We abandoned our attempts to potty train our toddler halfway through day two.
Had the weather not been so good and our only prospect been a week indoors, we might have persisted. He might have got it. He didn’t seem to be rushing to get it, at least not that morning as he happily sprayed every corner of our living room like he was marking his territory. He certainly seemed quite content to be peeing every fifteen to twenty minutes or so, often as soon as he’d manouvered himself out of view or sat down.
Excited paternal cries of “wee wee” when the deed had been spotted served only to stop his pee mid flow after which he happily toddled off to the potty, sat down and waited for nothing to happen.
Only to get up a few moments later and carry on peeing again the moment I blinked or lost my focus for just that second.
I mopped up a lot of pee on Monday morning.
So what we had was a toddler who knew wee wee happened on the potty but wasn’t quite up for associating wee wee with his own peeing. I’m not sure where we stood with the poo. Thankfully we never made it that far but I’ve heard some sicky stories of trying to get the poo in the potty and not trapped in the pants.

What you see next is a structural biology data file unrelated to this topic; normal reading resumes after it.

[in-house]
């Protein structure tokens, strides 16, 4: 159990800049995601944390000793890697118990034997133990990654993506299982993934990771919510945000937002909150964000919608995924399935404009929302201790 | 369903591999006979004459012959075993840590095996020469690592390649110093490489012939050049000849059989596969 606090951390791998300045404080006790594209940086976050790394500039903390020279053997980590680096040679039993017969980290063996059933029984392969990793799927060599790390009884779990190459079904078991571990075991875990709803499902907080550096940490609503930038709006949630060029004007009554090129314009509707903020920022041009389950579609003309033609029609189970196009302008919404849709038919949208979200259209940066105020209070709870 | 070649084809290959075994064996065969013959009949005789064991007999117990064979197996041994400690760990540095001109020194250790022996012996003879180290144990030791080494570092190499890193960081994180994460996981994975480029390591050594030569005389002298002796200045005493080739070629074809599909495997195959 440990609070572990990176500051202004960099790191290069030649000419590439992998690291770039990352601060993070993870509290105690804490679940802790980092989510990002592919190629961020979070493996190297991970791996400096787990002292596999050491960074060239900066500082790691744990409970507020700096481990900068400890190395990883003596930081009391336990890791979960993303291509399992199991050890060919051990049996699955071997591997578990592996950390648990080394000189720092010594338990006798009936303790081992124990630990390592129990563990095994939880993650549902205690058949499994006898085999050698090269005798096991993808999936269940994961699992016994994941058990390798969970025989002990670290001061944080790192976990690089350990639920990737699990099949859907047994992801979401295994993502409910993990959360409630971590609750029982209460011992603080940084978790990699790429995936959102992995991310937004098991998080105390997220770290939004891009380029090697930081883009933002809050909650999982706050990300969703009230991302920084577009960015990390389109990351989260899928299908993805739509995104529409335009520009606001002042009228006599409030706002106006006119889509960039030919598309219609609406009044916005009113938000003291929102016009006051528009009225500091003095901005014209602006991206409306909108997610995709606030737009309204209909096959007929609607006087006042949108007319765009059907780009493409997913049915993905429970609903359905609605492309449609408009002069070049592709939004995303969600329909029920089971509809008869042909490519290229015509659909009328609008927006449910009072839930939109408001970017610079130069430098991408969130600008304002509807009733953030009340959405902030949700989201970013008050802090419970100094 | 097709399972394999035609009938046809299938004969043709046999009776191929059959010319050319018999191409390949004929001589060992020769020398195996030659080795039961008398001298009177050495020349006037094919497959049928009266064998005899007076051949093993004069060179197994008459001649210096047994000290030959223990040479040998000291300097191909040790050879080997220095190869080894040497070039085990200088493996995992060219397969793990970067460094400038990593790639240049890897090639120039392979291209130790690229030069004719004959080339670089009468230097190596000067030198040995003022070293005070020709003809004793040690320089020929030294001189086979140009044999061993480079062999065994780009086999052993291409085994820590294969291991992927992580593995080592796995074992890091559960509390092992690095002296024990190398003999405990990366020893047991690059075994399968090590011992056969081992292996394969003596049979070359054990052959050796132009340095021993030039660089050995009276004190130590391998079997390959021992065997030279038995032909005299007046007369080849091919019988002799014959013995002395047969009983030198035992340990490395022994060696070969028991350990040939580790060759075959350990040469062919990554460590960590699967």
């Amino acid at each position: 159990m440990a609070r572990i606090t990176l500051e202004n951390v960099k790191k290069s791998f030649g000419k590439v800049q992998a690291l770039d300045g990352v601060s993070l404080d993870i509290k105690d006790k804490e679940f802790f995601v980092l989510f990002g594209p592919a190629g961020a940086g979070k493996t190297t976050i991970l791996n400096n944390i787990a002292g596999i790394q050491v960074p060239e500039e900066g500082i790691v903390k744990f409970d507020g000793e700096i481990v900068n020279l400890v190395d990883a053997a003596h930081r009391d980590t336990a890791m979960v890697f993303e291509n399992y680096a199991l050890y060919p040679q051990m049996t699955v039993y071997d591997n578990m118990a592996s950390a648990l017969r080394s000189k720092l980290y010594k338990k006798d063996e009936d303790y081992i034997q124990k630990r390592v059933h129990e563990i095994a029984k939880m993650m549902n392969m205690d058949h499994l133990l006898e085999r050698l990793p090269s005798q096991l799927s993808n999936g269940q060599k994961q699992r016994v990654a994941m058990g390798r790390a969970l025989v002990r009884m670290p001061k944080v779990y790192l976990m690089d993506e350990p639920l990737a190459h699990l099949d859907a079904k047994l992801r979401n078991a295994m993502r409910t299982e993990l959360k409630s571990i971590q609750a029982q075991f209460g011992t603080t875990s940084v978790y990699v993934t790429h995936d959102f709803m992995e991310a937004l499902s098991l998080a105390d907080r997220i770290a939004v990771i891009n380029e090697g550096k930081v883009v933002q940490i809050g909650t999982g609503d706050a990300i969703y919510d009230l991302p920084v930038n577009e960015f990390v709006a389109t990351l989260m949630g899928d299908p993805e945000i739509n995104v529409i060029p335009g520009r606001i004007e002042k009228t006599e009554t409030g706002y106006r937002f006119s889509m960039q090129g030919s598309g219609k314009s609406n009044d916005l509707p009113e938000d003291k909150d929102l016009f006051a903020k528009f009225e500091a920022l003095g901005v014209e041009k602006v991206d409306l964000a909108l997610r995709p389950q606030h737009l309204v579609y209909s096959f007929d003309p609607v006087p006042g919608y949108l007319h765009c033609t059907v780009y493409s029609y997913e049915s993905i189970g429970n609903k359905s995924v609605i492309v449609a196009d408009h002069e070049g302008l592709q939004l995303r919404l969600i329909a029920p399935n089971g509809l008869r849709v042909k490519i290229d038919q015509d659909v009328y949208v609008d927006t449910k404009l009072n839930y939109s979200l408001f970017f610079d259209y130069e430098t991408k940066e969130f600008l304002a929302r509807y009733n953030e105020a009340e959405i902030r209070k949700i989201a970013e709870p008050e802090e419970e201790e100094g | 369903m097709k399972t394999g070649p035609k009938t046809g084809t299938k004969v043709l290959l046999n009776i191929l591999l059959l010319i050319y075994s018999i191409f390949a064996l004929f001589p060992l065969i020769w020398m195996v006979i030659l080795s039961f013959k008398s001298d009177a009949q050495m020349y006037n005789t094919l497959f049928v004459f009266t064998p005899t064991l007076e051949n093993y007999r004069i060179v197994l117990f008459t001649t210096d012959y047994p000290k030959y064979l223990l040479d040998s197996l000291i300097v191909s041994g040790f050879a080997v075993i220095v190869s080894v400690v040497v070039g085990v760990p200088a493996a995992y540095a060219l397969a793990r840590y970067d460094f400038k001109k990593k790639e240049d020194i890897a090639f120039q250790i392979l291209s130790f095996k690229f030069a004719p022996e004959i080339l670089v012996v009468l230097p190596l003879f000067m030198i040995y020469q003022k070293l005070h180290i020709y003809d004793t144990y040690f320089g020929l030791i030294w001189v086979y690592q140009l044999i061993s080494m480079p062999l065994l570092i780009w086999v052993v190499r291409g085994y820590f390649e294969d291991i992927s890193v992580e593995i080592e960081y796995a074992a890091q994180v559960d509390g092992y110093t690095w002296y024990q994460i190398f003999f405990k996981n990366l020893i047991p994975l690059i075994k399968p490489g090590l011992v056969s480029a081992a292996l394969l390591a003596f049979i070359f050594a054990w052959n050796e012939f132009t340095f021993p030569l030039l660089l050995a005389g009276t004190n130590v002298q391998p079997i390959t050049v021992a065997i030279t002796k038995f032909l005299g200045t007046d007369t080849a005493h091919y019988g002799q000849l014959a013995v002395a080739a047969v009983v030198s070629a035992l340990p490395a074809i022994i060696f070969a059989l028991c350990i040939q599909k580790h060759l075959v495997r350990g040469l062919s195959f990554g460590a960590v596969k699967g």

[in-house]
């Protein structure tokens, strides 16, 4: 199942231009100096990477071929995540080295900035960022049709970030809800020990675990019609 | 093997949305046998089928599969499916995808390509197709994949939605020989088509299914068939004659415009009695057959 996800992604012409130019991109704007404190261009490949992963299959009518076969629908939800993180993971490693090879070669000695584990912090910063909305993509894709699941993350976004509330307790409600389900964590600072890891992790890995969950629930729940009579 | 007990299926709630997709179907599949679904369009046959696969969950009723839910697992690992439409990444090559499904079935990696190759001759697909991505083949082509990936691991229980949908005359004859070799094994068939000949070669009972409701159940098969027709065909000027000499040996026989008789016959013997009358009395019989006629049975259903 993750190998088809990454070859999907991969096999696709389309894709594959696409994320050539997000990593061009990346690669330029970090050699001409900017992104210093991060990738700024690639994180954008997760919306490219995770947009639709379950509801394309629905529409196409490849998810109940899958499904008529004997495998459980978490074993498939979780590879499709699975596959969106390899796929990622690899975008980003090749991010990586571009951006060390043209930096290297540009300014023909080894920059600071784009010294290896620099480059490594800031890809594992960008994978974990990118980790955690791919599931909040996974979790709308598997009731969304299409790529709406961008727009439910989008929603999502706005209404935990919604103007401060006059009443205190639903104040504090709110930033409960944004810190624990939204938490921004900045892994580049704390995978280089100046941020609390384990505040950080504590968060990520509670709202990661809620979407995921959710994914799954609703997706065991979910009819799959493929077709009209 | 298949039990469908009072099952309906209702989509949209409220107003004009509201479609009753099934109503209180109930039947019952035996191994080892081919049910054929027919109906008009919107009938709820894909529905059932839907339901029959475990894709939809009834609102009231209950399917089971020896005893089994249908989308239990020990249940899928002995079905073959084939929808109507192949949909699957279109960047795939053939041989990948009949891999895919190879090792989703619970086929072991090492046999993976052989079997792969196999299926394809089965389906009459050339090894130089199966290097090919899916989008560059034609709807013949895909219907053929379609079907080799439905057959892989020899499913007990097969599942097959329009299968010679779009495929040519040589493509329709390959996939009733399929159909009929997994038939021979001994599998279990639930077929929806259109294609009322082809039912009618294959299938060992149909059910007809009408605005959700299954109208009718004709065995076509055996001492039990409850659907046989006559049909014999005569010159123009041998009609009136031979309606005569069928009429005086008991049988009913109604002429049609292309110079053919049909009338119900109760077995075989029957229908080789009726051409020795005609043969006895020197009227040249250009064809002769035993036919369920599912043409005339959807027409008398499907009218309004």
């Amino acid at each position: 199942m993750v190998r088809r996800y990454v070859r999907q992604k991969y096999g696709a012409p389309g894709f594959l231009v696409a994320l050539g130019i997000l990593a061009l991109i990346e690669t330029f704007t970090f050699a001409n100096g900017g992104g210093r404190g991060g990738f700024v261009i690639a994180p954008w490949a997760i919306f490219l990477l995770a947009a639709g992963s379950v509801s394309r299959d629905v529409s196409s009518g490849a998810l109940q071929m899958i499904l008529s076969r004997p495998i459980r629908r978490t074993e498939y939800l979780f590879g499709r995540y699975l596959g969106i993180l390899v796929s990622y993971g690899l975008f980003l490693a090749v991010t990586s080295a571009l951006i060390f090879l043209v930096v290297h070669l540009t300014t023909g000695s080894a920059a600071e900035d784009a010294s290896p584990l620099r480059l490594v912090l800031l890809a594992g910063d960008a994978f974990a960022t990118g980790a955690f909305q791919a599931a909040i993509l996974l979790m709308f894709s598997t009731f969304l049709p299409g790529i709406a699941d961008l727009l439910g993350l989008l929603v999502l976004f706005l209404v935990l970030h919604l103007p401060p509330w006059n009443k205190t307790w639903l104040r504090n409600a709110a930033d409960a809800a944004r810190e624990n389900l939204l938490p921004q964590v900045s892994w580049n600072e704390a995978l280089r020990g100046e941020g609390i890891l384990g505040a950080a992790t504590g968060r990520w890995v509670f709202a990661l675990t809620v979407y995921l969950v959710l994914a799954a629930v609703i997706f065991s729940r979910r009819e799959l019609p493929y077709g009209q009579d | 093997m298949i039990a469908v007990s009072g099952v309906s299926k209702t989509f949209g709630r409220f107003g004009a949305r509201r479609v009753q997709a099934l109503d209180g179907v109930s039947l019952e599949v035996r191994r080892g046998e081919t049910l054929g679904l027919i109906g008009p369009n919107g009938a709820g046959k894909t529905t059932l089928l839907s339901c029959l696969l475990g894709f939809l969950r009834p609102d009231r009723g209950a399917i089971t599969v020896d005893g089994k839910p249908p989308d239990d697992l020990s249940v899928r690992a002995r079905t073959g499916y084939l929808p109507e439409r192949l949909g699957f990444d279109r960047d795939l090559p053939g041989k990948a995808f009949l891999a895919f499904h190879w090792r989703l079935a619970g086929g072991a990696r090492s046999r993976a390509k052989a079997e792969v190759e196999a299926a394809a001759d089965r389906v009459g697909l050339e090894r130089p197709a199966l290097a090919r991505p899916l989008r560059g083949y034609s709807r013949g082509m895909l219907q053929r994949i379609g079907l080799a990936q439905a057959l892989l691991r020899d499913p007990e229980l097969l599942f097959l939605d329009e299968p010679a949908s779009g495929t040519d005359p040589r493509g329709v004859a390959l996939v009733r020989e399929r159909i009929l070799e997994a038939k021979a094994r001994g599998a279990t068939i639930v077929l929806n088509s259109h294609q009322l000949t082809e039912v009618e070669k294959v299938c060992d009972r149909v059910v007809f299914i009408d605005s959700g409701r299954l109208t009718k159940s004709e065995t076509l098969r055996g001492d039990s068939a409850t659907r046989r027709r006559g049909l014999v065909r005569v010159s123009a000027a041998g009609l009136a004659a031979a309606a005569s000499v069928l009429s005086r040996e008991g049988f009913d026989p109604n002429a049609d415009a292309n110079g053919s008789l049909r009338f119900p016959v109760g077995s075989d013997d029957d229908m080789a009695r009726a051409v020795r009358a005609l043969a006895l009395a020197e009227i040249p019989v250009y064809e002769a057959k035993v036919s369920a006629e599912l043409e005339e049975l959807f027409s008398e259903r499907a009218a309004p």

It’s entirely possible we may have done him a disservice. As he happily emptied another one over the rug and the sun shone through the window bathing us all in it’s late autumnal warmth, we decided we’d be better off spending the week outdoors with him, making the most of a rare week together as a family.
A day away from returning to work, we’re both agreed we made the right decision. It’ll cost us in the price of another three months worth of nappies before we try again but the time we spent was priceless for us all. One way and another it’s been a pretty tough year and this week off has turned out to have been the most relaxing so far. Will it be that much harder to do next time? I have no idea. We’re going to keep the potty out and keep the associations going. We’ll keep giving him a chance to sit on the potty and keep letting him watch us both pee so he can see and make the associations himself. Potty training is not a job for the reserved. Plonking your arse on the pan and encouraging your toddler to “look, wee wee” whilst your wife stands guard at the door so he doesn’t head off down the stairs unguarded is all part of the parenting guide to fun.
You pay a price for the convenience of nappies. Baby loses the ability to associate gthe action of oing for a poo or a pee with what it is. Nappies strip them of the experience and understanding. You have to train them back up, reacquaint them with the feelings of going through their motions. And whether you sheet your home up like a gangster’s hit pad or let them run free to fertilise your furniture, one way or the other you’re getting your hands dirty once again!